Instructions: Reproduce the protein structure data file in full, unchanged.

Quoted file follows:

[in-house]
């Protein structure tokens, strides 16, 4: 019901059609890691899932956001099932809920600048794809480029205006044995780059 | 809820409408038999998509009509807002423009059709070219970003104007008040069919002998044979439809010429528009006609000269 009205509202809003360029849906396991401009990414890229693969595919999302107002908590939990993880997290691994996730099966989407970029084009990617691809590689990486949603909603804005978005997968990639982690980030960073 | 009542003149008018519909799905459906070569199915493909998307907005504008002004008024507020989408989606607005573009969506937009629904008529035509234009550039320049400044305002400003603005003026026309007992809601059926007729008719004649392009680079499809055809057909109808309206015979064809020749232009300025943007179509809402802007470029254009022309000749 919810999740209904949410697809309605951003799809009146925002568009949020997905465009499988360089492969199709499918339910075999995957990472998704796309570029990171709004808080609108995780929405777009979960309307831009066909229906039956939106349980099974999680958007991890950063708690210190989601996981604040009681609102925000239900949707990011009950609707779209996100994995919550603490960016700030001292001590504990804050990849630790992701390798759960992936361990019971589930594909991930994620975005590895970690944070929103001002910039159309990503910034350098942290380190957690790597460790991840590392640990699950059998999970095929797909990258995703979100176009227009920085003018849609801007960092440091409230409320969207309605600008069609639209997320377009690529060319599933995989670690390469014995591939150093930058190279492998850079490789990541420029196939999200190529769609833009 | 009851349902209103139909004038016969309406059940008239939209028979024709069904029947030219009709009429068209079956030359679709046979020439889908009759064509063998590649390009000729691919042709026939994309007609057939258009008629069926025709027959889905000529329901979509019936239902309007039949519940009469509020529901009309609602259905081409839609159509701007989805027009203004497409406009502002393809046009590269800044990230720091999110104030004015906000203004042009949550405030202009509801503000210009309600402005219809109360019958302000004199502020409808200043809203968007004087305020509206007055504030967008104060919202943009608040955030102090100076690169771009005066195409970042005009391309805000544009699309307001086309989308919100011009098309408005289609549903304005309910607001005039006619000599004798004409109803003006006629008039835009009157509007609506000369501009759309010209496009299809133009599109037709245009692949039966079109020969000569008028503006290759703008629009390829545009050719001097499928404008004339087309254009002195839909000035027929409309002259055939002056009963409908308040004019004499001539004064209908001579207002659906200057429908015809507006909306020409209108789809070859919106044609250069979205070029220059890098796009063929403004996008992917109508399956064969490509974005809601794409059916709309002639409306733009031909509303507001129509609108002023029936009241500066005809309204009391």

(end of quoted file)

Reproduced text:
[in-house]
């Protein structure tokens, strides 16, 4: 019901059609890691899932956001099932809920600048794809480029205006044995780059 | 809820409408038999998509009509807002423009059709070219970003104007008040069919002998044979439809010429528009006609000269 009205509202809003360029849906396991401009990414890229693969595919999302107002908590939990993880997290691994996730099966989407970029084009990617691809590689990486949603909603804005978005997968990639982690980030960073 | 009542003149008018519909799905459906070569199915493909998307907005504008002004008024507020989408989606607005573009969506937009629904008529035509234009550039320049400044305002400003603005003026026309007992809601059926007729008719004649392009680079499809055809057909109808309206015979064809020749232009300025943007179509809402802007470029254009022309000749 919810999740209904949410697809309605951003799809009146925002568009949020997905465009499988360089492969199709499918339910075999995957990472998704796309570029990171709004808080609108995780929405777009979960309307831009066909229906039956939106349980099974999680958007991890950063708690210190989601996981604040009681609102925000239900949707990011009950609707779209996100994995919550603490960016700030001292001590504990804050990849630790992701390798759960992936361990019971589930594909991930994620975005590895970690944070929103001002910039159309990503910034350098942290380190957690790597460790991840590392640990699950059998999970095929797909990258995703979100176009227009920085003018849609801007960092440091409230409320969207309605600008069609639209997320377009690529060319599933995989670690390469014995591939150093930058190279492998850079490789990541420029196939999200190529769609833009 | 009851349902209103139909004038016969309406059940008239939209028979024709069904029947030219009709009429068209079956030359679709046979020439889908009759064509063998590649390009000729691919042709026939994309007609057939258009008629069926025709027959889905000529329901979509019936239902309007039949519940009469509020529901009309609602259905081409839609159509701007989805027009203004497409406009502002393809046009590269800044990230720091999110104030004015906000203004042009949550405030202009509801503000210009309600402005219809109360019958302000004199502020409808200043809203968007004087305020509206007055504030967008104060919202943009608040955030102090100076690169771009005066195409970042005009391309805000544009699309307001086309989308919100011009098309408005289609549903304005309910607001005039006619000599004798004409109803003006006629008039835009009157509007609506000369501009759309010209496009299809133009599109037709245009692949039966079109020969000569008028503006290759703008629009390829545009050719001097499928404008004339087309254009002195839909000035027929409309002259055939002056009963409908308040004019004499001539004064209908001579207002659906200057429908015809507006909306020409209108789809070859919106044609250069979205070029220059890098796009063929403004996008992917109508399956064969490509974005809601794409059916709309002639409306733009031909509303507001129509609108002023029936009241500066005809309204009391």